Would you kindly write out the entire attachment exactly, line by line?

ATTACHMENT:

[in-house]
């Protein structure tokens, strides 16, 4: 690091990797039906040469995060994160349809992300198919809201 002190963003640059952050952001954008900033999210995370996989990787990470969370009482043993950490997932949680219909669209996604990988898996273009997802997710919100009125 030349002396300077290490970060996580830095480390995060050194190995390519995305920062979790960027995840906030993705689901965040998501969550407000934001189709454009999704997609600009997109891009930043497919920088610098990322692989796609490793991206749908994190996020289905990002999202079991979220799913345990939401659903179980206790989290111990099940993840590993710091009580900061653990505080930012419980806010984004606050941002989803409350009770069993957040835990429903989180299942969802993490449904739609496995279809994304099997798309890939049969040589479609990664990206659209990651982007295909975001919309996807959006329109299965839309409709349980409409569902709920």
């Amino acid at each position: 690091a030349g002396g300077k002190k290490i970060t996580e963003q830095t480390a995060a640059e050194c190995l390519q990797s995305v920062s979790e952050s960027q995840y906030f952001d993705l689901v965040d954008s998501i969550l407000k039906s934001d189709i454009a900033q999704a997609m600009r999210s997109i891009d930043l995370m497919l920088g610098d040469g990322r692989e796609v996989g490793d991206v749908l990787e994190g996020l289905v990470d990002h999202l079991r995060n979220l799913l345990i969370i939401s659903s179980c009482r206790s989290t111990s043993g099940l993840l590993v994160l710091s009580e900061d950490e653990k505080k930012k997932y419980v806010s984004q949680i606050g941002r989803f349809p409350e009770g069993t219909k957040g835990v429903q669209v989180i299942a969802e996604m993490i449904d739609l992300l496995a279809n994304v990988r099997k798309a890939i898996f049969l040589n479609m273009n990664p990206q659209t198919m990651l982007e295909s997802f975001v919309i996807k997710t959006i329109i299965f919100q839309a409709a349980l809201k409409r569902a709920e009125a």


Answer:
[in-house]
């Protein structure tokens, strides 16, 4: 690091990797039906040469995060994160349809992300198919809201 002190963003640059952050952001954008900033999210995370996989990787990470969370009482043993950490997932949680219909669209996604990988898996273009997802997710919100009125 030349002396300077290490970060996580830095480390995060050194190995390519995305920062979790960027995840906030993705689901965040998501969550407000934001189709454009999704997609600009997109891009930043497919920088610098990322692989796609490793991206749908994190996020289905990002999202079991979220799913345990939401659903179980206790989290111990099940993840590993710091009580900061653990505080930012419980806010984004606050941002989803409350009770069993957040835990429903989180299942969802993490449904739609496995279809994304099997798309890939049969040589479609990664990206659209990651982007295909975001919309996807959006329109299965839309409709349980409409569902709920």
């Amino acid at each position: 690091a030349g002396g300077k002190k290490i970060t996580e963003q830095t480390a995060a640059e050194c190995l390519q990797s995305v920062s979790e952050s960027q995840y906030f952001d993705l689901v965040d954008s998501i969550l407000k039906s934001d189709i454009a900033q999704a997609m600009r999210s997109i891009d930043l995370m497919l920088g610098d040469g990322r692989e796609v996989g490793d991206v749908l990787e994190g996020l289905v990470d990002h999202l079991r995060n979220l799913l345990i969370i939401s659903s179980c009482r206790s989290t111990s043993g099940l993840l590993v994160l710091s009580e900061d950490e653990k505080k930012k997932y419980v806010s984004q949680i606050g941002r989803f349809p409350e009770g069993t219909k957040g835990v429903q669209v989180i299942a969802e996604m993490i449904d739609l992300l496995a279809n994304v990988r099997k798309a890939i898996f049969l040589n479609m273009n990664p990206q659209t198919m990651l982007e295909s997802f975001v919309i996807k997710t959006i329109i299965f919100q839309a409709a349980l809201k409409r569902a709920e009125a």